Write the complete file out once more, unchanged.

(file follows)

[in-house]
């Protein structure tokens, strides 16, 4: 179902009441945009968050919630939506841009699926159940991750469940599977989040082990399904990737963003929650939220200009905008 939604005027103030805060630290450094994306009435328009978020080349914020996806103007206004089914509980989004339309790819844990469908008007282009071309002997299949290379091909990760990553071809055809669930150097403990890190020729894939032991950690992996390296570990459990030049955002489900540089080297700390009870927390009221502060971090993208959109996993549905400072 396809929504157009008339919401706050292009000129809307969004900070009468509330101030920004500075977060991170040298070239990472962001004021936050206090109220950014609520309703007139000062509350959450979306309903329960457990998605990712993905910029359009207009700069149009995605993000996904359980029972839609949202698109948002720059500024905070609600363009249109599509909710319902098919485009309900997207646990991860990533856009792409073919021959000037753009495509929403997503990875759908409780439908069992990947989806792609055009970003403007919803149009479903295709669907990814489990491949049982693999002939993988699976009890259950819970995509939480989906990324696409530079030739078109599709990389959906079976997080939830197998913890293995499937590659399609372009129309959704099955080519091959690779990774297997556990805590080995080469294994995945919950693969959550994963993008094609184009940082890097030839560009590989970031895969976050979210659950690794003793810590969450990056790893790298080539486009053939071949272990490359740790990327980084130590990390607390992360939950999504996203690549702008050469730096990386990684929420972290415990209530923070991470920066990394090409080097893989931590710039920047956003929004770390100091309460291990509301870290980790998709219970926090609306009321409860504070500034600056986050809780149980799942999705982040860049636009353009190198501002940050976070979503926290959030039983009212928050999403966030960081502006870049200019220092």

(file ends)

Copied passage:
[in-house]
């Protein structure tokens, strides 16, 4: 179902009441945009968050919630939506841009699926159940991750469940599977989040082990399904990737963003929650939220200009905008 939604005027103030805060630290450094994306009435328009978020080349914020996806103007206004089914509980989004339309790819844990469908008007282009071309002997299949290379091909990760990553071809055809669930150097403990890190020729894939032991950690992996390296570990459990030049955002489900540089080297700390009870927390009221502060971090993208959109996993549905400072 396809929504157009008339919401706050292009000129809307969004900070009468509330101030920004500075977060991170040298070239990472962001004021936050206090109220950014609520309703007139000062509350959450979306309903329960457990998605990712993905910029359009207009700069149009995605993000996904359980029972839609949202698109948002720059500024905070609600363009249109599509909710319902098919485009309900997207646990991860990533856009792409073919021959000037753009495509929403997503990875759908409780439908069992990947989806792609055009970003403007919803149009479903295709669907990814489990491949049982693999002939993988699976009890259950819970995509939480989906990324696409530079030739078109599709990389959906079976997080939830197998913890293995499937590659399609372009129309959704099955080519091959690779990774297997556990805590080995080469294994995945919950693969959550994963993008094609184009940082890097030839560009590989970031895969976050979210659950690794003793810590969450990056790893790298080539486009053939071949272990490359740790990327980084130590990390607390992360939950999504996203690549702008050469730096990386990684929420972290415990209530923070991470920066990394090409080097893989931590710039920047956003929004770390100091309460291990509301870290980790998709219970926090609306009321409860504070500034600056986050809780149980799942999705982040860049636009353009190198501002940050976070979503926290959030039983009212928050999403966030960081502006870049200019220092």